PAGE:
From the early reports we've seen so far this year, it looked like Samsung would get to make Apple's A9 chips on 14nm FinFET because of a slight lead in production and possibly some slight advantages over TSMC's 16 nm FinFET process, as well. However, a new report from Taipei Times said Apple will likely stick with TSMC as its main supplier and only keep Samsung for backup.
"The two companies' technological capabilities are similar, so the key factor will be whose mass-production yield is better," the Market Intelligence and Consulting Institute (MIC) director Chris Hung told reporters.
Apple has been wanting to stop using Samsung as its chip manufacturing supplier for a long time, because Samsung is also its main competitor in the mobile market. Apple succeeded in replacing Samsung with TSMC for its 20nm A8 chips, also in part because Samsung's yields for the 20nm process weren't so great, according to Hung.
At the same time, Apple doesn't want to put all bets on TSMC, so it might continue to use Samsung as well, for the production of the A9 or other chips.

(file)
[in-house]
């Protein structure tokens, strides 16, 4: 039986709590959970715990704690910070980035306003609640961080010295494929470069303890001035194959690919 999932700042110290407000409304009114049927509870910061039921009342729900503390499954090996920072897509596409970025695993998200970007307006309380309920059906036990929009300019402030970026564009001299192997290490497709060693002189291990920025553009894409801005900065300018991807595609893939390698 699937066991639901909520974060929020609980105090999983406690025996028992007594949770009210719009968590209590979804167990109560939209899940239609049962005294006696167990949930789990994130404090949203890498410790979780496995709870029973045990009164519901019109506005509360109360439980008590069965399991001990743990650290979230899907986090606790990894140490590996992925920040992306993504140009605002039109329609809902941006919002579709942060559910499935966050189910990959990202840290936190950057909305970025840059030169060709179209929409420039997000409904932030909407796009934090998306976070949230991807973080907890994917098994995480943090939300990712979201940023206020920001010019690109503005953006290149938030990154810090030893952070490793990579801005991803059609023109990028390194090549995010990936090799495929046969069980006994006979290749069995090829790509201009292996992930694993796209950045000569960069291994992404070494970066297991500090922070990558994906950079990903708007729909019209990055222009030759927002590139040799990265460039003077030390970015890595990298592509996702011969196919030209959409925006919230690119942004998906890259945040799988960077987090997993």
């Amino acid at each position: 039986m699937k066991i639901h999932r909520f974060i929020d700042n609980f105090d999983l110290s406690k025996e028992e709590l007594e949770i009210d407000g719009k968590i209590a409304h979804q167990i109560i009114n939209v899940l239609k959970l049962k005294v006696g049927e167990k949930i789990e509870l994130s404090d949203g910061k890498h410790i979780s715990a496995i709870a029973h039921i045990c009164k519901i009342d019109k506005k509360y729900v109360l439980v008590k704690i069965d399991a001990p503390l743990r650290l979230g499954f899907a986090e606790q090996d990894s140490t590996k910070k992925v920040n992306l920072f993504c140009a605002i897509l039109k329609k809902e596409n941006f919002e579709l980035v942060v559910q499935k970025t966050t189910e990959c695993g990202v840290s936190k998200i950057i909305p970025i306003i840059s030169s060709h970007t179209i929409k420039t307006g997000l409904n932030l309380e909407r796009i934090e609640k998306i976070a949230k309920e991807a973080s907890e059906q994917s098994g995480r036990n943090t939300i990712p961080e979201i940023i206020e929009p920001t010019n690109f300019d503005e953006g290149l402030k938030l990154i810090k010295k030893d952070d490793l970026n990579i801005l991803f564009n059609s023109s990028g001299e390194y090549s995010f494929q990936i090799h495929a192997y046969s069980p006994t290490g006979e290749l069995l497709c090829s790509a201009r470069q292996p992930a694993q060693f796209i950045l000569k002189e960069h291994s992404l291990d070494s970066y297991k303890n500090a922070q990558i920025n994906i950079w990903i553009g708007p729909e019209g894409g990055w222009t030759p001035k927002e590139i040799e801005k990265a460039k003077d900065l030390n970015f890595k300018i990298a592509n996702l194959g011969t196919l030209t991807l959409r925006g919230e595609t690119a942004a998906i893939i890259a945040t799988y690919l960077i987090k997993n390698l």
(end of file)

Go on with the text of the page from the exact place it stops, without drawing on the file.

Although TSMC is the leading foundry right now, there's pressure from competition in China, which is trying to catch up. Hung doesn't believe this is an immediate worry for TSMC, which still maintains a healthy lead.
"Although Beijing is to back up the development of its semiconductor industry with an industry-supporting fund of 120 billion yuan [US$19.29 billion], Taiwan still has its technological advantages in terms of design, manufacturing and packaging in the global market," Hung said.
It could take three to five years for Chinese foundries to represent a serious threat to TSMC, but Mediatek and United Microelectronics Corp (UMC) are already starting to invest in local Chinese foundries. TSMC's foundry leadership in the mobile market could be threatened if Intel and Samsung continue to invest in Chinese foundries, as well.
For the next few years, TSMC should remain Apple's and other mobile manufacturers' first choice, unless its process technology falls significantly behind the competition, but there isn't any sign of that happening in the near future.